I’ve come to realize that the ability to deliver meaningful, timely and constructive feedback is a rare skillset for leaders.  This is not because it is an extremely difficult skill, but rather this gap seems to exist because many individuals are simply uncomfortable with it.  A significant number of leaders assume that giving tough feedback will lead to conflict which they would rather avoid.

This point was reinforced for me recently when a client complained about behavior that she felt was “unprofessional” by a team member and that her solution was not to say anything directly but rather to increase her oversight of this individual in an attempt to “avoid” these problems in the future.  When I asked why she had not provided feedback about this performance gap to the individual in question, her response was that she didn’t want to do that because “no adult likes to hear that kind of feedback.”   This totally confused me because I don’t think micromanaging is a great alternative either.

With all due respect to every polite, passive aggressive leader out there, this approach is just plain wrong.

Everyone needs feedback on how they are doing now and then – that is how we learn and grow.  Constructive feedback can be given in a way that does not cause conflict and can provide team members with valuable insight on what could otherwise be a career show-stopper for that individual.

Throughout my career in human resources and consulting, I have provided much direct feedback and have more times than not, been thanked for being honest.  I have had many individuals – adults with good career histories – say to me, “Why hasn’t anyone ever told me that before?”

It’s a good question and it is likely because the manager was not comfortable with HOW to give good feedback.  It’s not a gift – it’s a skill that can be learned and practiced.

In particular, I have taught and used a fairly well known model for giving difficult feedback called the DESC script.  It is a powerful method that allows tough issues to be tackled in a way that does not lay blame, seeks to understand, and creates a suggested solution.   It looks like this:

D = describe.  The first step in giving difficult feedback is to describe the situation – using “I” statements rather than “you” – in a way that describes the facts of the situation and does not lay blame or attribute motive or emotions.  For example, “I noticed that there is often a delay of several days before you respond to client email questions.”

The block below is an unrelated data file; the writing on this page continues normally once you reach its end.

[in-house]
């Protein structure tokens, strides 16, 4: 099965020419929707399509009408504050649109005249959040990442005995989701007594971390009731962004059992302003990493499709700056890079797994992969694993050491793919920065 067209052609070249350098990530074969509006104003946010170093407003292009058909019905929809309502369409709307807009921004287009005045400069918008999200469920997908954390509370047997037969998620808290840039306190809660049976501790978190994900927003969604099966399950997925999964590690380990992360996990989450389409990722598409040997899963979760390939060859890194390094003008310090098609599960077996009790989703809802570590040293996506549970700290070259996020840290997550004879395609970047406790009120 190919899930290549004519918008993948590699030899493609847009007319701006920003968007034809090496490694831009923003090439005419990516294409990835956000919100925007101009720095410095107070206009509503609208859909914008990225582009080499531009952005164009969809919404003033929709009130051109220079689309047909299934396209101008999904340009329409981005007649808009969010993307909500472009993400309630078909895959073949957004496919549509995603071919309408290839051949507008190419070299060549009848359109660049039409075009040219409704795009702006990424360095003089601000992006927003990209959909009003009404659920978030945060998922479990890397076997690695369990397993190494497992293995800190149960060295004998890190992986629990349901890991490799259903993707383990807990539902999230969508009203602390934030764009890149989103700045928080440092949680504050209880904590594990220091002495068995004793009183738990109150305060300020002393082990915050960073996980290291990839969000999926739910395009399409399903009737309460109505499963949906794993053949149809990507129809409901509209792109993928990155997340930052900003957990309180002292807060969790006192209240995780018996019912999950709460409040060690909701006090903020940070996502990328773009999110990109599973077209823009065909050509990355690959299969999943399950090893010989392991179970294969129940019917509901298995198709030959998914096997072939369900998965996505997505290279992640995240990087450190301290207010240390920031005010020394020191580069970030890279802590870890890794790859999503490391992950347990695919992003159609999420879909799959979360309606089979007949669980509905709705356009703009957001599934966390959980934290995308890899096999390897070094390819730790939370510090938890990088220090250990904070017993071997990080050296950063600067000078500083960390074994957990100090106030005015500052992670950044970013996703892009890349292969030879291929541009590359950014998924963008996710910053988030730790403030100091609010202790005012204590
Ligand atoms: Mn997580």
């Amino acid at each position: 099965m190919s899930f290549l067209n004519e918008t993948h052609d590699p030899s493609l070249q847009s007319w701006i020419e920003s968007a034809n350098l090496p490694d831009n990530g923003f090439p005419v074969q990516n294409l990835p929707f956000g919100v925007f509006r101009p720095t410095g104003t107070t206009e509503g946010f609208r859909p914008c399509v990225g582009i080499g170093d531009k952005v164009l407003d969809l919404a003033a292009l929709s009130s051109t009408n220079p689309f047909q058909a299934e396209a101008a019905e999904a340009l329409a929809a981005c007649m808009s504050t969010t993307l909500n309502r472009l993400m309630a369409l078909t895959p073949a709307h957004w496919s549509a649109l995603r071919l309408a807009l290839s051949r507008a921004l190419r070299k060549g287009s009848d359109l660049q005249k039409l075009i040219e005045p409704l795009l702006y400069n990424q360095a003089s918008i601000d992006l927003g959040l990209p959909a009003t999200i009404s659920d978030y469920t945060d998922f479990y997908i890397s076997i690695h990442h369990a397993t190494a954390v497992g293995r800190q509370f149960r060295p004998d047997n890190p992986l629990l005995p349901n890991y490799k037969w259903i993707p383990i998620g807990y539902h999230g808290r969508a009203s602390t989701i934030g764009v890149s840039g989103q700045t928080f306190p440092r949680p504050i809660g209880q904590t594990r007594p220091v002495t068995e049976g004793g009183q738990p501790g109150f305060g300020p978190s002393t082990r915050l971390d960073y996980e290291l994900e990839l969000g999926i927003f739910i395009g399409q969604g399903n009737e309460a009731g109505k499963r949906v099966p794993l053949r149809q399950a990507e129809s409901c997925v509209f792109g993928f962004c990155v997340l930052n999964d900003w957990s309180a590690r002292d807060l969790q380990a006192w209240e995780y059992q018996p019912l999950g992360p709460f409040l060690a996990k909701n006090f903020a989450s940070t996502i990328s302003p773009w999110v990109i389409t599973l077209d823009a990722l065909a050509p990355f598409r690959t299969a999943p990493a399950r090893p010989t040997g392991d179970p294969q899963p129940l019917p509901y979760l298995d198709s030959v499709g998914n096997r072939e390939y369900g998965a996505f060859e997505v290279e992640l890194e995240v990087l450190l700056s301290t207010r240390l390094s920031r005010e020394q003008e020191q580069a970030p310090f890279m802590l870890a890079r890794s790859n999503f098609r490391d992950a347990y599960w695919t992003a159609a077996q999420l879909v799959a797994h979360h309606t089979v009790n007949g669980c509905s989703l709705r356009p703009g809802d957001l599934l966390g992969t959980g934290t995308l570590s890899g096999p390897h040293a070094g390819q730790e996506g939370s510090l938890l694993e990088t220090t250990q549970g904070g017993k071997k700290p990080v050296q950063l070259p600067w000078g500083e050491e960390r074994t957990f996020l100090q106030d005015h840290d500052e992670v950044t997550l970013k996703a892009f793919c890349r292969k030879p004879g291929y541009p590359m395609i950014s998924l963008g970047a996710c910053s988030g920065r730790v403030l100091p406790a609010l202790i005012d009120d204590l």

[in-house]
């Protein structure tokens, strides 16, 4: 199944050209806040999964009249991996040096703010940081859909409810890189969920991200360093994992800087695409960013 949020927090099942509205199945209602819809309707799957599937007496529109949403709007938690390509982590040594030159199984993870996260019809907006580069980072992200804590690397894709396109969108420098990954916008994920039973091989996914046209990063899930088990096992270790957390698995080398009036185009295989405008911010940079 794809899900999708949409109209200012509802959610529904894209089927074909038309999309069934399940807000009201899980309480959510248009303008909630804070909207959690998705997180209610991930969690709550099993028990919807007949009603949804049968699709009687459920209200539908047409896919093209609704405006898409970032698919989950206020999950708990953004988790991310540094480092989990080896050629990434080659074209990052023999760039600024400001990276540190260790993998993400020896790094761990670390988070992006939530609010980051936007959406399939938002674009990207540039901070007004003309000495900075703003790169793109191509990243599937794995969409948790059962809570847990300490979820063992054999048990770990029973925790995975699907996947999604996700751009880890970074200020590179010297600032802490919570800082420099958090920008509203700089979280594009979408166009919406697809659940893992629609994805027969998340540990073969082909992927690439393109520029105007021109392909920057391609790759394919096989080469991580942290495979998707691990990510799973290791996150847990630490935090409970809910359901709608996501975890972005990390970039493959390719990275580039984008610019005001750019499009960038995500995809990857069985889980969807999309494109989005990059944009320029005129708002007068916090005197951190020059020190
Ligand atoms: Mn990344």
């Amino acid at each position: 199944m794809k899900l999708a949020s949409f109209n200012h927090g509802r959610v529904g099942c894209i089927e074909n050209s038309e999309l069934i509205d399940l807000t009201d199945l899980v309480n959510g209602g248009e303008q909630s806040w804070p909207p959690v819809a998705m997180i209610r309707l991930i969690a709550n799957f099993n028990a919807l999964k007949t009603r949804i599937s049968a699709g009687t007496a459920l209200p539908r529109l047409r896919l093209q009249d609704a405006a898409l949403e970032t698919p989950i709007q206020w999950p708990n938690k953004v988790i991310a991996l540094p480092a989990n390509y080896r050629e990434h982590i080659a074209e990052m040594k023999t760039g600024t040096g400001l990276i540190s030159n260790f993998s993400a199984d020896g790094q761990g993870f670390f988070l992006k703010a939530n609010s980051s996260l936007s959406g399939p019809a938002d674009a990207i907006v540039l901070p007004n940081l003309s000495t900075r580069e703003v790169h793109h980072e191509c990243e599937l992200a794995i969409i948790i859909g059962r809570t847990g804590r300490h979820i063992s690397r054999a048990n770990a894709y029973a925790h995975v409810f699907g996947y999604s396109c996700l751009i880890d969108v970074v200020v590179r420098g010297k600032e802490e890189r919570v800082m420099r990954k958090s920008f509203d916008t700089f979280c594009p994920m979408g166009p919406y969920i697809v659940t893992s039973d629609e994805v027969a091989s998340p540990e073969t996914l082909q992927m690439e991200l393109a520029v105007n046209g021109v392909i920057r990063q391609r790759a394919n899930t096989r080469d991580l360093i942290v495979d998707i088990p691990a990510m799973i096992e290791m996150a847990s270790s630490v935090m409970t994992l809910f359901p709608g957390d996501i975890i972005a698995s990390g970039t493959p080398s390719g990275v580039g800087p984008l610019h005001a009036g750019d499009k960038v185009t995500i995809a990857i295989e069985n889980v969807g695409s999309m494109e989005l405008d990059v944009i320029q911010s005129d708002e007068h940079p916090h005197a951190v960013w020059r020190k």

E = express.  Express why this is important.  I think this is the most critical step both to help the receiver understand why this is important and to ensure that it really is.  If a leader cannot adequately express the impact of the issue (other than because it drives them crazy), then maybe it should not be shared.  An example of this is “When we don’t respond to clients on a timely basis, we are making them wait and are not living up to our service promise.  This may make it harder to retain their business.”

S = seek or specify.  This is most effective if it is a collaborative approach to seek out a mutually acceptable solution to the problem.  When the receiver is part of the solution, they are more likely to own it.  “Can you think of ways to organize your workload that will enable you to respond in a timelier manner?”  “Can we agree upon an acceptable turnaround time for the future?”

C = consequences.  How will the problem be solved by using this solution?  Generally, this should be framed in a positive manner – not as a threat.  Something like this. “So, we agree that the standard will be to respond to emails within 24 hours during normal business hours.  This will help to manage expectations for our clients and will enable us to differentiate our service from other providers.”

This simple but powerful framework for constructive feedback can go a long way to help leaders become better at addressing performance issues with their team.  Just think – if you don’t tell them, how will they ever know?  In most cases, the employee will appreciate your candor and coaching.

Give it a try!